Wolf-Deer

Many years ago on a trip to Kenya I was very fortunate to see a serval on a night drive in Amboseli National Park. The image while grainy reminds me of how beautiful, elegant and perfectly camouflaged this animal is for its environment. It was the cats glowing eyes that gave it away and, as we stopped to watch, he or she turned around and gave one over the shoulder glance before silently padding off into the tall grass under the cover of darkness.

Serval, Africa, travel, ethical travel, safari, Amboseli National Park, wild cats, conservation, ecotourism

The name Serval is derived from a  Portuguese word meaning “wolf-deer”  or “deer-like wolf”

Servals (Leptailurus serval) are a medium-sized lesser cat, not to be grouped with the bigger cats even though they have been called miniature cheetahs, weighing between 30 to 40 pounds. Some of their distinguishing characteristics include tawny coats with black strips, splotches, spots, and, large oval ears which enable them to detect the slightest sounds and target small prey animals in the grass or in the ground. They also have the longest legs, which make them excellent acrobatic jumpers and hunters, for body size of any of the cats and are most at home in grassland and moist habitats such as reed beds and marshes, but are found in a variety of habitats throughout Africa except tropical rain forests and the Saharan desert. In North Africa a few isolated populations are said to exist in both Morocco and northern Algeria but it is thought they number less than 250 individuals, isolated in vulnerable sub-populations of fewer than 50. Therefore it is generally recognized that servals are critically endangered north of the Sahara.

If spotting a serval is lucky then catching a glimpse of the very rare melanistic serval is magic and, there are only 4 locations in Eastern Africa where you might be able to have this experience.

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Image © Alison Mees – “Interestingly, the serval spotted by Mees was foraging in the lowlands of  Tanzania’s Serengeti National Park suggesting that either these black cats are moving out of the mountains, or they are spreading their melanistic genes to populations that live at lower elevations. We’ll leave that to the experts to figure out.” via Earth Touch News Network

Melanism is a genetic condition in which an animal has an increased development of black pigmentation in the skin and hair, and even though the cause of  the condition still remains unknown, it is thought that the darker coloration helps retain body heat and provide a type of survival mechanism. Many other feline species, including bobcats, have exhibited melanism and it appears in about 13 of the 37 known feline species worldwide.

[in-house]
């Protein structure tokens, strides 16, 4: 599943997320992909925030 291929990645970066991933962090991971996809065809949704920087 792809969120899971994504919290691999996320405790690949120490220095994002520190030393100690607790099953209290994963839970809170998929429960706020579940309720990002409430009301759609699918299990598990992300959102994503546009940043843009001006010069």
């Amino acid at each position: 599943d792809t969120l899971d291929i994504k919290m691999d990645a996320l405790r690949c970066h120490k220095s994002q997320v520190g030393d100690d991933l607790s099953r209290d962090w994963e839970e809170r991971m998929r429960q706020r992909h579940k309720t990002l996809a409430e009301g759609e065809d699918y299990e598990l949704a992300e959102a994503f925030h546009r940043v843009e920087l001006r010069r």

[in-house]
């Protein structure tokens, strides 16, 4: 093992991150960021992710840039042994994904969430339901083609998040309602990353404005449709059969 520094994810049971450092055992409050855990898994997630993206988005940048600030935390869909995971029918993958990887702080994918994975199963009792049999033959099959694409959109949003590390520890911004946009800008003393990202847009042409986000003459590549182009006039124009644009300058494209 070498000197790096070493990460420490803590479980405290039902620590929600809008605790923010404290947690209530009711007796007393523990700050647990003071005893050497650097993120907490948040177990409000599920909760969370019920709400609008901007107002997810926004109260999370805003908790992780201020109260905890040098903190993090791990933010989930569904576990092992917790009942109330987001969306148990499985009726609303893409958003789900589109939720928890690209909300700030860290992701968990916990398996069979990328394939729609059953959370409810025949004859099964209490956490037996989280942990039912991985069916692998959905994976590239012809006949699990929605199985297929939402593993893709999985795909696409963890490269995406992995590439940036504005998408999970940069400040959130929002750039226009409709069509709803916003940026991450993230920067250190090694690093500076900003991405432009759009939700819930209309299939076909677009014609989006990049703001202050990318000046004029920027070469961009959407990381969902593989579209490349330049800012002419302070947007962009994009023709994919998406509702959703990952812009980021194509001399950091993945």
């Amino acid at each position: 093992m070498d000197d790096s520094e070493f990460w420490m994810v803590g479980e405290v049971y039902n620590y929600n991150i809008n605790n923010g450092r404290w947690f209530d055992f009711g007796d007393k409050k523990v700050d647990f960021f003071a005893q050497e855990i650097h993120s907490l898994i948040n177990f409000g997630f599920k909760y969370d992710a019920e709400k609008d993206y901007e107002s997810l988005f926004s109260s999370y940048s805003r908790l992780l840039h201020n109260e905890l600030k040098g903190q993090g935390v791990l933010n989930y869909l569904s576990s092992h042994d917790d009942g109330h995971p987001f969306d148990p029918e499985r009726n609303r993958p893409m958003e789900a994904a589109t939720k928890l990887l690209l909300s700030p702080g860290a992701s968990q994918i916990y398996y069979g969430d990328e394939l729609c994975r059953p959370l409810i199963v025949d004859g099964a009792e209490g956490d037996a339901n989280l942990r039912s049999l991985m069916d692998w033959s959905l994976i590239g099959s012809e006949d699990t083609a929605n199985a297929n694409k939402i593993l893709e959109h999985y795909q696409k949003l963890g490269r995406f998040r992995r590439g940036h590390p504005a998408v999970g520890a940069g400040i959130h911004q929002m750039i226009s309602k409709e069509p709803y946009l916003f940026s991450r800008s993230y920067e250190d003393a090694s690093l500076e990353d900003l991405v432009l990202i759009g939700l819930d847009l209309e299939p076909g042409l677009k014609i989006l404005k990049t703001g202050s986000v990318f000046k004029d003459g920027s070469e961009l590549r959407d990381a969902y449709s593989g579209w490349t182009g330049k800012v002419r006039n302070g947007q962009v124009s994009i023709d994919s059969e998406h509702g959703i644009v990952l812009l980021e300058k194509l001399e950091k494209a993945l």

Melanistic serval, Serval, Africa, travel, ethical travel, safari, East Africa, Mkomazi National Park, wild cats, conservation, ecotourism,Tanzania

Image © Christian Boix – Melanistic Serval in Mkomazi National Park, Tanzania via Africa Geographic

Servals are typically a solitary species with pairs only coming together for a few days to mate. The female will give birth to a litter of kittens approximately 74 days later and about a year later she will chase her young from her territory allowing female offspring to stick around a few months longer than the males. Seeing two servals together wouldn’t be surprising if you happen to be at the right place at the right time, however if you happen to witness the meeting of a regular colored serval and a melanistic serval – that would be something truly special and rare.

This is exactly what happened to Jeremy Goss, conservationist and wildlife photographer, while on a night game drive in Kenya. It was unclear if this was a courtship or simply two servals greeting one another, regardless the photographs and video show an unforgettable meeting between the two cats.

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Image © Jeremy Goss – via Africa Geographic

Melanistic serval, Serval, Africa, travel, ethical travel, safari, East Africa, Kenya, wild cats, conservation, ecotourism, Jeremy Goss, wildlife photography

Image © Jeremy Goss– via Africa Geographic

Servals are listed on CITES II appendix, which prohibits international trade without a permit, and they are currently classified as least concern on the IUCN Red List. While they are not generally considered an endangered species they are suffering like all other of the wild cats.

The primary threats come from the bigger cats like leopards, dogs and most notably the ever-growing human population. Servals are poached for their beautiful coats, which are used for ceremonial and medicinal purposes, and even for their meat which is considered a delicacy by some African tribes. Fragmentation and loss of wetland habitat means loss of main prey sources like rodents, this in addition to the burning of grasslands, overgrazing by livestock and persecution by farmers, who consider them a threat to livestock, are also greatly contributing to their demise. Servals rarely take anything larger than a bird and do not pose a threat to humans but are often wrongly blamed for killing sheep and chickens.

Even though servals are not protected over most of their home range, hunting is prohibited in some of their range countries, there is no conservation plan in place but it is clear that any would be welcome to help better understand and ensure a future for this unique and elegant feline.

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2 thoughts on “Wolf-Deer

    • I wish I had seen a melanistic serval those photos & video are incredible!

      At the time I took my photo I wasn’t even sure it would turn out as it was film, but glad it did as it was my only sighting ever of serval & it was so long ago.

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